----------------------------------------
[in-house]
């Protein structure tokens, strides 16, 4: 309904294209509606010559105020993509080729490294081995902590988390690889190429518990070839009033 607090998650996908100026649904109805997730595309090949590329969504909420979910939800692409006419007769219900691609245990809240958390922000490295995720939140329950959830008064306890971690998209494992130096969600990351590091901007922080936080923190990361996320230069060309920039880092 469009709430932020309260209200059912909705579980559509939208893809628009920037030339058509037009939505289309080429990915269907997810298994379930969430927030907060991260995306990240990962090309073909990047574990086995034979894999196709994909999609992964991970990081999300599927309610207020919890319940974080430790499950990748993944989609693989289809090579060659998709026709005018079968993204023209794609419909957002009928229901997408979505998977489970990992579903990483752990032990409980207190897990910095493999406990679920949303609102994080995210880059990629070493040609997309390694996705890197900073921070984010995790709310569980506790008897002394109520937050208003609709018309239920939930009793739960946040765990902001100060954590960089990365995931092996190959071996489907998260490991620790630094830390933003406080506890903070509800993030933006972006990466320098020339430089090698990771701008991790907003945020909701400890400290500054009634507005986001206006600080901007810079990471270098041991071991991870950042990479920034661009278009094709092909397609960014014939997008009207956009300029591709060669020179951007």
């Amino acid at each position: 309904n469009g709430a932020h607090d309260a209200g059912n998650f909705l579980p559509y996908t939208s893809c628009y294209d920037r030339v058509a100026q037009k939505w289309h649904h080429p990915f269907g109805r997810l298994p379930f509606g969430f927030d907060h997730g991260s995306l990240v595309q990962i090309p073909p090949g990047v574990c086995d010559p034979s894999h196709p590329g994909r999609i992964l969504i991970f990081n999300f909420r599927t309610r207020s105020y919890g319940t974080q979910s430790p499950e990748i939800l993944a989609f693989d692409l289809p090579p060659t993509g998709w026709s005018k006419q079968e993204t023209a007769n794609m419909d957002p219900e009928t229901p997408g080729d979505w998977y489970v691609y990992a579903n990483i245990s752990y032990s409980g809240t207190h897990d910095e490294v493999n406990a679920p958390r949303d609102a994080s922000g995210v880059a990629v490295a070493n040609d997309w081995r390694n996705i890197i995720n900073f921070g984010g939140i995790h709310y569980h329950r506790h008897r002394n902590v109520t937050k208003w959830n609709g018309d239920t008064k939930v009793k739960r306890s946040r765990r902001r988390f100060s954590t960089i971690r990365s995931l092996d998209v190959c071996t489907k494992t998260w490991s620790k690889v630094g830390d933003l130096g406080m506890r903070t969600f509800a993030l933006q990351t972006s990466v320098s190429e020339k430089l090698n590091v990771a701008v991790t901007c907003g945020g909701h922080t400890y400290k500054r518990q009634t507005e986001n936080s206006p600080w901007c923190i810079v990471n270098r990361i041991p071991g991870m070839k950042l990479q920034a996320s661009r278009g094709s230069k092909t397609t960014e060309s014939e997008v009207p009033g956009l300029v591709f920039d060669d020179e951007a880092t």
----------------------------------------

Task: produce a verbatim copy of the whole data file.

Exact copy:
[in-house]
């Protein structure tokens, strides 16, 4: 309904294209509606010559105020993509080729490294081995902590988390690889190429518990070839009033 607090998650996908100026649904109805997730595309090949590329969504909420979910939800692409006419007769219900691609245990809240958390922000490295995720939140329950959830008064306890971690998209494992130096969600990351590091901007922080936080923190990361996320230069060309920039880092 469009709430932020309260209200059912909705579980559509939208893809628009920037030339058509037009939505289309080429990915269907997810298994379930969430927030907060991260995306990240990962090309073909990047574990086995034979894999196709994909999609992964991970990081999300599927309610207020919890319940974080430790499950990748993944989609693989289809090579060659998709026709005018079968993204023209794609419909957002009928229901997408979505998977489970990992579903990483752990032990409980207190897990910095493999406990679920949303609102994080995210880059990629070493040609997309390694996705890197900073921070984010995790709310569980506790008897002394109520937050208003609709018309239920939930009793739960946040765990902001100060954590960089990365995931092996190959071996489907998260490991620790630094830390933003406080506890903070509800993030933006972006990466320098020339430089090698990771701008991790907003945020909701400890400290500054009634507005986001206006600080901007810079990471270098041991071991991870950042990479920034661009278009094709092909397609960014014939997008009207956009300029591709060669020179951007």
């Amino acid at each position: 309904n469009g709430a932020h607090d309260a209200g059912n998650f909705l579980p559509y996908t939208s893809c628009y294209d920037r030339v058509a100026q037009k939505w289309h649904h080429p990915f269907g109805r997810l298994p379930f509606g969430f927030d907060h997730g991260s995306l990240v595309q990962i090309p073909p090949g990047v574990c086995d010559p034979s894999h196709p590329g994909r999609i992964l969504i991970f990081n999300f909420r599927t309610r207020s105020y919890g319940t974080q979910s430790p499950e990748i939800l993944a989609f693989d692409l289809p090579p060659t993509g998709w026709s005018k006419q079968e993204t023209a007769n794609m419909d957002p219900e009928t229901p997408g080729d979505w998977y489970v691609y990992a579903n990483i245990s752990y032990s409980g809240t207190h897990d910095e490294v493999n406990a679920p958390r949303d609102a994080s922000g995210v880059a990629v490295a070493n040609d997309w081995r390694n996705i890197i995720n900073f921070g984010g939140i995790h709310y569980h329950r506790h008897r002394n902590v109520t937050k208003w959830n609709g018309d239920t008064k939930v009793k739960r306890s946040r765990r902001r988390f100060s954590t960089i971690r990365s995931l092996d998209v190959c071996t489907k494992t998260w490991s620790k690889v630094g830390d933003l130096g406080m506890r903070t969600f509800a993030l933006q990351t972006s990466v320098s190429e020339k430089l090698n590091v990771a701008v991790t901007c907003g945020g909701h922080t400890y400290k500054r518990q009634t507005e986001n936080s206006p600080w901007c923190i810079v990471n270098r990361i041991p071991g991870m070839k950042l990479q920034a996320s661009r278009g094709s230069k092909t397609t960014e060309s014939e997008v009207p009033g956009l300029v591709f920039d060669d020179e951007a880092t």